Editor's note: This article was originally published on Writing by Ryan, the personal blog of Deepfence's Head of Strategic Solutions. We've crossposted Ryan's blog here to share with the Deepfence community.
Recently I decided to leave my previous job of 5 years and take a new position as the Head of Strategic Solutions at Deepfence. I will be responsible for helping lead and scale their solution engineering and customer success functions and work closely with the ThreatMapper and ThreatStryker product communities to build the features the community is asking for. I am excited for all the usual reasons someone is joining a new company: the team was impressive, the technology and what we are selling inspired me, there was a culture fit, etc. But beyond being excited about having what I hope will be a positive operational impact in that role and on the culture of Deepfence, there were 3 specific reasons why I chose to join Deepfence that I would like to explore in this blog post.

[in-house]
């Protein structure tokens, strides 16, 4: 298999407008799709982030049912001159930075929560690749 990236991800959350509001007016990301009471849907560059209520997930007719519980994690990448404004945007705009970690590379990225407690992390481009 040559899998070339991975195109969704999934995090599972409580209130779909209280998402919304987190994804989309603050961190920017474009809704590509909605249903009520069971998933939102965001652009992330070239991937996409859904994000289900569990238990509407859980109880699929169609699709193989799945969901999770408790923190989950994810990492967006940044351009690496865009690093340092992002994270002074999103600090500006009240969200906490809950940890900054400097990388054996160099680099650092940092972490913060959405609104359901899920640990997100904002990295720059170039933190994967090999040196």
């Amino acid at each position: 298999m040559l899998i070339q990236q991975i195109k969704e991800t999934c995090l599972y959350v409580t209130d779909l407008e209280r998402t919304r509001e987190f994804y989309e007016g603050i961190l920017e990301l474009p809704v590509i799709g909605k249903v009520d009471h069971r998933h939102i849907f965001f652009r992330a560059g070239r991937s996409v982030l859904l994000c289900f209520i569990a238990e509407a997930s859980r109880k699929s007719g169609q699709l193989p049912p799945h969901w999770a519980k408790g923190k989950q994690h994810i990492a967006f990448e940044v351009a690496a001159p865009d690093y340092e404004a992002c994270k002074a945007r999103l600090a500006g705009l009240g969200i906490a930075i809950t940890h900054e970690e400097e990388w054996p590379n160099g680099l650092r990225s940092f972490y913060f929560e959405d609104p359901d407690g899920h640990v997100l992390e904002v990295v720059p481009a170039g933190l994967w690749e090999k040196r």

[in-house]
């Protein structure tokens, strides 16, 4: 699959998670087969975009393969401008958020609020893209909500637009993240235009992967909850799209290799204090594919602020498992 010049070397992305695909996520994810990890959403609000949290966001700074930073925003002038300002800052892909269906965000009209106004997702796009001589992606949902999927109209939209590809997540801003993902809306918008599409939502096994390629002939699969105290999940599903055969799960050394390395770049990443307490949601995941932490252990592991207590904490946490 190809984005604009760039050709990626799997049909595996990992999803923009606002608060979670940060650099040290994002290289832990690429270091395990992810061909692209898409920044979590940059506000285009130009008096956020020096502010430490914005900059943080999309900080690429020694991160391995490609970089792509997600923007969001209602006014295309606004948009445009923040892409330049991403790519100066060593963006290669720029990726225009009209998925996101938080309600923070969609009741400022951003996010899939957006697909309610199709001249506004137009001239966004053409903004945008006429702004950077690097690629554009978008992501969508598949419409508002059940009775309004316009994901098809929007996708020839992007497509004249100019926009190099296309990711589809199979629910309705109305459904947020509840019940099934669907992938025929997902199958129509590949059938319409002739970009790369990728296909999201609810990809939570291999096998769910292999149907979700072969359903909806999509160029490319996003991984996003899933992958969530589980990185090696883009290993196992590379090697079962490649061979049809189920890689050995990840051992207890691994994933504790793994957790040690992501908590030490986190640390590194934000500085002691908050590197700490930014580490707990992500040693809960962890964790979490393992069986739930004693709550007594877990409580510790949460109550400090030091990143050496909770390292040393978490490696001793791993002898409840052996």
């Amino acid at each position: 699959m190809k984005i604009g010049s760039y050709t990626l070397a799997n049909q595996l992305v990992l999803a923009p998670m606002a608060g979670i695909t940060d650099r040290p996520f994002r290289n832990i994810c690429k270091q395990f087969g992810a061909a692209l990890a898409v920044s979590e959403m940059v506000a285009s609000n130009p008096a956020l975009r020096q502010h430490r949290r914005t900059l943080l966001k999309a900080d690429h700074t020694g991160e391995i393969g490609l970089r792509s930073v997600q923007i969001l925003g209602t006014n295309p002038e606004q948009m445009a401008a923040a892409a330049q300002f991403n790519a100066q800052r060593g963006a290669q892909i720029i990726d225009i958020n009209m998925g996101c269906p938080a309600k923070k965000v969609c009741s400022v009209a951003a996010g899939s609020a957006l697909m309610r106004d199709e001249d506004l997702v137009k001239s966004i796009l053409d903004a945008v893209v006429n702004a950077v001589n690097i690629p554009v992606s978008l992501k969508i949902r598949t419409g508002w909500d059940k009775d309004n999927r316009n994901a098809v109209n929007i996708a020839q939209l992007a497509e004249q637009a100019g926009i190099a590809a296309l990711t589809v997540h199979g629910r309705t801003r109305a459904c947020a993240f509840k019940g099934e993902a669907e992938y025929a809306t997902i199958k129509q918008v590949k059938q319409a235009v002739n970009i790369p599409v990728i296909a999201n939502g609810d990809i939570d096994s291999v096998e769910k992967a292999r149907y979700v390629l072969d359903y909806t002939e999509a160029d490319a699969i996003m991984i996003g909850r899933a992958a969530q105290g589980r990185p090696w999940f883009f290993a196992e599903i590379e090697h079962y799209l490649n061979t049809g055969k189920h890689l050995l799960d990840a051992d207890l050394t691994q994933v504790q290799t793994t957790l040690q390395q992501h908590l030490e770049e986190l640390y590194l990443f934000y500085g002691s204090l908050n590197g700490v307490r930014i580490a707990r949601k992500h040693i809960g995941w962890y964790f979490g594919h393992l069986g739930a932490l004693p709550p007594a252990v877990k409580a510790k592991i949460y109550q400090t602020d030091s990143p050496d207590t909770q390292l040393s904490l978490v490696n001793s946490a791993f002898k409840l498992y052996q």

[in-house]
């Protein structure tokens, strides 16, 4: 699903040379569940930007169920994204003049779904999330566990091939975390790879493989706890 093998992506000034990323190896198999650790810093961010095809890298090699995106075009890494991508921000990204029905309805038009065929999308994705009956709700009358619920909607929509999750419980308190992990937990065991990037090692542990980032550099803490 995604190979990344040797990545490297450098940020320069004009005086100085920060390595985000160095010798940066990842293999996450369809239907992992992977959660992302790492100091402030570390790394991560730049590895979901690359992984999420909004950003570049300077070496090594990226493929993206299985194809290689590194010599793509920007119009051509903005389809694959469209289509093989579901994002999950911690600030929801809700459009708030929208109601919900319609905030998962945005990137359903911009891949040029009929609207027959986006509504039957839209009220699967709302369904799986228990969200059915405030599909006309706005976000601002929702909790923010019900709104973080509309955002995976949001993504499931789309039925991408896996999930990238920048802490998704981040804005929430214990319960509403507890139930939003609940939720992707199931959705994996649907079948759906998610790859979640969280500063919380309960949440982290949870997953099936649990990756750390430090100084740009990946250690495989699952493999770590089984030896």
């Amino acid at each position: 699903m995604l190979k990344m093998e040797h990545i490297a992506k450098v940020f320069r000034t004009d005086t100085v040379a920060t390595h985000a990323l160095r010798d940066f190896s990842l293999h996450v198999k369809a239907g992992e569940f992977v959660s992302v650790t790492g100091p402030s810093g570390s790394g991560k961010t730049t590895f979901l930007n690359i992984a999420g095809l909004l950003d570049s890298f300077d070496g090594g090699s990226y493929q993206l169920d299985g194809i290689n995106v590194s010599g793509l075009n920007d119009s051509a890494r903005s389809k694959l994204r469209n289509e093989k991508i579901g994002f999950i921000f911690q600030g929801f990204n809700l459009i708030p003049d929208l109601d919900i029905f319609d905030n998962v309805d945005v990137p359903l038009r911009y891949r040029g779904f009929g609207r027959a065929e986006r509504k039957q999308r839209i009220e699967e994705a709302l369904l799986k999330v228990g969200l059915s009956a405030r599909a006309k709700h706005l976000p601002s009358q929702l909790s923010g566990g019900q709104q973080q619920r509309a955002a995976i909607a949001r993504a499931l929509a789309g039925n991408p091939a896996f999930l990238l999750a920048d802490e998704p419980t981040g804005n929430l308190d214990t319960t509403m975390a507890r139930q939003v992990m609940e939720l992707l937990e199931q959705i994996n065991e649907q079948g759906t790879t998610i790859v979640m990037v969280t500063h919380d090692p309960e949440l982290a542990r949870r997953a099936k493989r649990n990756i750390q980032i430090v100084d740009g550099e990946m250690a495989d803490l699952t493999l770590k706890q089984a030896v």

The first of the reasons why I was excited was because it was a chance to work on open source software again and help define what the future of open source software in cybersecurity looks like. Secondly, Deepfence's motto "shift left, but secure right" truly fits the operational realities most DevOps and IT teams experience running scalable software and applications in production, while trying to keep them secure and compliant. Deepfence's technology helps bridge the gap between these operational realities and achieving security and compliance for workloads in production. And lastly, because my role will allow me to work with the top enterprises in the best ways to implement and operationalize Deepfence so they can scale their security to meet the complexity of today's multi-cloud infrastructure. This means that I will be at the ground floor with our customers as we work together to defend the world's data against malicious threats and will be able to stay at the forefront of what the market is experiencing today.